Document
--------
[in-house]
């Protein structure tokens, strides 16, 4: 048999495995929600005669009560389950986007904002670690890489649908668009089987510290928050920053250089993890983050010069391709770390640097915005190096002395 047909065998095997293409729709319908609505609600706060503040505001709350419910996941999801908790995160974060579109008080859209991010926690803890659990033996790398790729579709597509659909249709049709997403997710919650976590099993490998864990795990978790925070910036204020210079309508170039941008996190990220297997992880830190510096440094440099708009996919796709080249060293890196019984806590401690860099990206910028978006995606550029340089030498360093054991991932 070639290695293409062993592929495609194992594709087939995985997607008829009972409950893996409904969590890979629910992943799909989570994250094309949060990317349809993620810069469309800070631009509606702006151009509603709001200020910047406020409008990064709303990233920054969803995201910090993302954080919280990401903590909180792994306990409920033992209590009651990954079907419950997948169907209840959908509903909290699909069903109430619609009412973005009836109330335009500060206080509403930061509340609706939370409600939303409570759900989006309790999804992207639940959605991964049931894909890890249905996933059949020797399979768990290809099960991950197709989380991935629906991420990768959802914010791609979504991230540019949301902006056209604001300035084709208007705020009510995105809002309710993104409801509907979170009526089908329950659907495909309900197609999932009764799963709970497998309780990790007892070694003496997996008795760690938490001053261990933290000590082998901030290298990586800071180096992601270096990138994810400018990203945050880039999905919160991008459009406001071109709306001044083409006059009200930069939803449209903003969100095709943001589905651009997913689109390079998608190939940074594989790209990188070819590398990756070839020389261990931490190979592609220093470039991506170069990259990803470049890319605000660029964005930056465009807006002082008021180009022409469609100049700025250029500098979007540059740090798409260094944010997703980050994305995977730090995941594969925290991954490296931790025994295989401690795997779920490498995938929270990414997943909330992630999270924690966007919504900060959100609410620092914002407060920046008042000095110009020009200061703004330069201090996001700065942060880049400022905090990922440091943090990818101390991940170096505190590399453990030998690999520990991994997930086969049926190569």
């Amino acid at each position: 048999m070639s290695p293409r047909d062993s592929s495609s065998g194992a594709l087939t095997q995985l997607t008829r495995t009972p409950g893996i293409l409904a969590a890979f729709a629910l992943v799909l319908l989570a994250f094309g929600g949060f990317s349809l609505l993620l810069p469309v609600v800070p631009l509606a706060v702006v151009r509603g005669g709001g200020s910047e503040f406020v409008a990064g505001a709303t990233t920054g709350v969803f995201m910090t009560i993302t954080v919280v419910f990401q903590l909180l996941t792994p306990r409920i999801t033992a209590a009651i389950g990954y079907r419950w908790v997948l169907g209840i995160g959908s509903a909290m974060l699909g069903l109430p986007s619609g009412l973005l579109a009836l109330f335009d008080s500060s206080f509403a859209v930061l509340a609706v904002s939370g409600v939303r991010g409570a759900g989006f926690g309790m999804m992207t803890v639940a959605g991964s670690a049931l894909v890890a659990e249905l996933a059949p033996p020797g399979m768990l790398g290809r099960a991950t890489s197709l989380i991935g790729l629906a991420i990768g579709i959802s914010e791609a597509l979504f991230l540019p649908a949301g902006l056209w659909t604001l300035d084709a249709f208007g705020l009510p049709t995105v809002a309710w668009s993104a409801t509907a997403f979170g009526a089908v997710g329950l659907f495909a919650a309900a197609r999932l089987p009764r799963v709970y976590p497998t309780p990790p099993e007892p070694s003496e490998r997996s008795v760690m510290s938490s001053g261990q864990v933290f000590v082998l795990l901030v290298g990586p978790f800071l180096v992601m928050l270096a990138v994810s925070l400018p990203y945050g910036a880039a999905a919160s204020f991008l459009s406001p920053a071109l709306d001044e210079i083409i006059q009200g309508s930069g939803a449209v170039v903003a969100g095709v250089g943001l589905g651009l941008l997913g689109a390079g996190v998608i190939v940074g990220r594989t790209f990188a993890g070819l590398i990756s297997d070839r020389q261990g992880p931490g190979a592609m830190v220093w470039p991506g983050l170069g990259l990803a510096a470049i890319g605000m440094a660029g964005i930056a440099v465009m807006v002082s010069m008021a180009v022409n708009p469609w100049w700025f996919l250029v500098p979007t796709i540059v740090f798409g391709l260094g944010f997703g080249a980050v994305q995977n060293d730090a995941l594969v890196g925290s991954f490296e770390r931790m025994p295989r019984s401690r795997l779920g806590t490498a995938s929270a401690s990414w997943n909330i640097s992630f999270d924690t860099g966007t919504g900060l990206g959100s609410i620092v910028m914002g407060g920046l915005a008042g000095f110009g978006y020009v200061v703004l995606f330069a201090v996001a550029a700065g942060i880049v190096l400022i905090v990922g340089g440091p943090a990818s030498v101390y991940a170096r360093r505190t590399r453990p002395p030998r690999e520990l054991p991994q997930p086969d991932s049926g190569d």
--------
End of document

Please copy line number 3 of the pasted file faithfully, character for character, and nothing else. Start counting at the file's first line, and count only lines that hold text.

């Amino acid at each position: 048999m070639s290695p293409r047909d062993s592929s495609s065998g194992a594709l087939t095997q995985l997607t008829r495995t009972p409950g893996i293409l409904a969590a890979f729709a629910l992943v799909l319908l989570a994250f094309g929600g949060f990317s349809l609505l993620l810069p469309v609600v800070p631009l509606a706060v702006v151009r509603g005669g709001g200020s910047e503040f406020v409008a990064g505001a709303t990233t920054g709350v969803f995201m910090t009560i993302t954080v919280v419910f990401q903590l909180l996941t792994p306990r409920i999801t033992a209590a009651i389950g990954y079907r419950w908790v997948l169907g209840i995160g959908s509903a909290m974060l699909g069903l109430p986007s619609g009412l973005l579109a009836l109330f335009d008080s500060s206080f509403a859209v930061l509340a609706v904002s939370g409600v939303r991010g409570a759900g989006f926690g309790m999804m992207t803890v639940a959605g991964s670690a049931l894909v890890a659990e249905l996933a059949p033996p020797g399979m768990l790398g290809r099960a991950t890489s197709l989380i991935g790729l629906a991420i990768g579709i959802s914010e791609a597509l979504f991230l540019p649908a949301g902006l056209w659909t604001l300035d084709a249709f208007g705020l009510p049709t995105v809002a309710w668009s993104a409801t509907a997403f979170g009526a089908v997710g329950l659907f495909a919650a309900a197609r999932l089987p009764r799963v709970y976590p497998t309780p990790p099993e007892p070694s003496e490998r997996s008795v760690m510290s938490s001053g261990q864990v933290f000590v082998l795990l901030v290298g990586p978790f800071l180096v992601m928050l270096a990138v994810s925070l400018p990203y945050g910036a880039a999905a919160s204020f991008l459009s406001p920053a071109l709306d001044e210079i083409i006059q009200g309508s930069g939803a449209v170039v903003a969100g095709v250089g943001l589905g651009l941008l997913g689109a390079g996190v998608i190939v940074g990220r594989t790209f990188a993890g070819l590398i990756s297997d070839r020389q261990g992880p931490g190979a592609m830190v220093w470039p991506g983050l170069g990259l990803a510096a470049i890319g605000m440094a660029g964005i930056a440099v465009m807006v002082s010069m008021a180009v022409n708009p469609w100049w700025f996919l250029v500098p979007t796709i540059v740090f798409g391709l260094g944010f997703g080249a980050v994305q995977n060293d730090a995941l594969v890196g925290s991954f490296e770390r931790m025994p295989r019984s401690r795997l779920g806590t490498a995938s929270a401690s990414w997943n909330i640097s992630f999270d924690t860099g966007t919504g900060l990206g959100s609410i620092v910028m914002g407060g920046l915005a008042g000095f110009g978006y020009v200061v703004l995606f330069a201090v996001a550029a700065g942060i880049v190096l400022i905090v990922g340089g440091p943090a990818s030498v101390y991940a170096r360093r505190t590399r453990p002395p030998r690999e520990l054991p991994q997930p086969d991932s049926g190569d």